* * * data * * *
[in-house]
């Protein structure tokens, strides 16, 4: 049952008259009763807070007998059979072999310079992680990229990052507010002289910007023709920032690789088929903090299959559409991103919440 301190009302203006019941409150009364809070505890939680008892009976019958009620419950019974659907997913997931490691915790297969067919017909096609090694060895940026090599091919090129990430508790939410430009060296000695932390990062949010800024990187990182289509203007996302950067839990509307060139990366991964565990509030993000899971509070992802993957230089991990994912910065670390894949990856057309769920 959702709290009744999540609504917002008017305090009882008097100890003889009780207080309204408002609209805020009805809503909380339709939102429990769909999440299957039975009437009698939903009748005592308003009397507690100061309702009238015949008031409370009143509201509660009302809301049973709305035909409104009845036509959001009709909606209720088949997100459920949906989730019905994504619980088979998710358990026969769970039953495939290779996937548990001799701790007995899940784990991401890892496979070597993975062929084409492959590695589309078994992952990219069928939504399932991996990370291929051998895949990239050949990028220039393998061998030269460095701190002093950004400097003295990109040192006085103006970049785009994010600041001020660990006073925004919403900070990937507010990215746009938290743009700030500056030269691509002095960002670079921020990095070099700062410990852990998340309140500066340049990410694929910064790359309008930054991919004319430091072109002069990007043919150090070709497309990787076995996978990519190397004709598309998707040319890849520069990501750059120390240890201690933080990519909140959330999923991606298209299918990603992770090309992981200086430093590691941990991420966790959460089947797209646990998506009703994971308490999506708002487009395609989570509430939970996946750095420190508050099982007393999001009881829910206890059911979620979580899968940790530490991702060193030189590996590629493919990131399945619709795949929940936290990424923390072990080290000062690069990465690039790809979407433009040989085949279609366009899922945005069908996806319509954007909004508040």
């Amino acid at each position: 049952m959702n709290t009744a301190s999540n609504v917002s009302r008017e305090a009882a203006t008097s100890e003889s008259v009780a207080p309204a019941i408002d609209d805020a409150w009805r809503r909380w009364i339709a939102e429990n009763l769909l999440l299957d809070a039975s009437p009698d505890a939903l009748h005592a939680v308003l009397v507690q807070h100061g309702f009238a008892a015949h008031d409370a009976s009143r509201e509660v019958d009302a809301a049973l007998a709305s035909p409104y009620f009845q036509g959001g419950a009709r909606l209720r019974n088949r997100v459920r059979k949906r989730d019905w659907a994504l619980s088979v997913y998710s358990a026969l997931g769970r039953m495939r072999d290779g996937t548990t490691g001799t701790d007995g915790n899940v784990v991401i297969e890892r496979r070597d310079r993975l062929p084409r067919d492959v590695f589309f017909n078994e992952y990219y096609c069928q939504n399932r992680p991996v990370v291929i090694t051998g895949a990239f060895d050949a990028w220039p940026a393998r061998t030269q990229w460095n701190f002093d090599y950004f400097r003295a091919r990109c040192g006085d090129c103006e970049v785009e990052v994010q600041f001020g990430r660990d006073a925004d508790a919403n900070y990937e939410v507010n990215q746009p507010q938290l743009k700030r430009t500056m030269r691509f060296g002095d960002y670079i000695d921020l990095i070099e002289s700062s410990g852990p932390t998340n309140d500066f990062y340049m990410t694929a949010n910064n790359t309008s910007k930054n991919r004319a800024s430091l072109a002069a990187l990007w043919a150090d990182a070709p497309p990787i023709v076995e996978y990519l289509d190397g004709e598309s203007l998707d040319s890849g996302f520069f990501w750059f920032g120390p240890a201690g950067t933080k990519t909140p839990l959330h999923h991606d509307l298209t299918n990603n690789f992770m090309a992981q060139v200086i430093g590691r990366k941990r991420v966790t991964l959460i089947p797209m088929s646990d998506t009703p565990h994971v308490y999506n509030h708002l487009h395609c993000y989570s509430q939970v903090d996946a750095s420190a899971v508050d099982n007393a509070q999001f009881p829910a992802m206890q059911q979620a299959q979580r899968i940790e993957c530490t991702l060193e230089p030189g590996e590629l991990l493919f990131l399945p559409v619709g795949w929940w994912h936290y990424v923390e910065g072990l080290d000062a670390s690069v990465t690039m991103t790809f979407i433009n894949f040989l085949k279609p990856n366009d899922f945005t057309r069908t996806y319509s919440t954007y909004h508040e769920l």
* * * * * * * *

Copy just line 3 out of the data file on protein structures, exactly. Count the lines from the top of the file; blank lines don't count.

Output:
């Amino acid at each position: 049952m959702n709290t009744a301190s999540n609504v917002s009302r008017e305090a009882a203006t008097s100890e003889s008259v009780a207080p309204a019941i408002d609209d805020a409150w009805r809503r909380w009364i339709a939102e429990n009763l769909l999440l299957d809070a039975s009437p009698d505890a939903l009748h005592a939680v308003l009397v507690q807070h100061g309702f009238a008892a015949h008031d409370a009976s009143r509201e509660v019958d009302a809301a049973l007998a709305s035909p409104y009620f009845q036509g959001g419950a009709r909606l209720r019974n088949r997100v459920r059979k949906r989730d019905w659907a994504l619980s088979v997913y998710s358990a026969l997931g769970r039953m495939r072999d290779g996937t548990t490691g001799t701790d007995g915790n899940v784990v991401i297969e890892r496979r070597d310079r993975l062929p084409r067919d492959v590695f589309f017909n078994e992952y990219y096609c069928q939504n399932r992680p991996v990370v291929i090694t051998g895949a990239f060895d050949a990028w220039p940026a393998r061998t030269q990229w460095n701190f002093d090599y950004f400097r003295a091919r990109c040192g006085d090129c103006e970049v785009e990052v994010q600041f001020g990430r660990d006073a925004d508790a919403n900070y990937e939410v507010n990215q746009p507010q938290l743009k700030r430009t500056m030269r691509f060296g002095d960002y670079i000695d921020l990095i070099e002289s700062s410990g852990p932390t998340n309140d500066f990062y340049m990410t694929a949010n910064n790359t309008s910007k930054n991919r004319a800024s430091l072109a002069a990187l990007w043919a150090d990182a070709p497309p990787i023709v076995e996978y990519l289509d190397g004709e598309s203007l998707d040319s890849g996302f520069f990501w750059f920032g120390p240890a201690g950067t933080k990519t909140p839990l959330h999923h991606d509307l298209t299918n990603n690789f992770m090309a992981q060139v200086i430093g590691r990366k941990r991420v966790t991964l959460i089947p797209m088929s646990d998506t009703p565990h994971v308490y999506n509030h708002l487009h395609c993000y989570s509430q939970v903090d996946a750095s420190a899971v508050d099982n007393a509070q999001f009881p829910a992802m206890q059911q979620a299959q979580r899968i940790e993957c530490t991702l060193e230089p030189g590996e590629l991990l493919f990131l399945p559409v619709g795949w929940w994912h936290y990424v923390e910065g072990l080290d000062a670390s690069v990465t690039m991103t790809f979407i433009n894949f040989l085949k279609p990856n366009d899922f945005t057309r069908t996806y319509s919440t954007y909004h508040e769920l």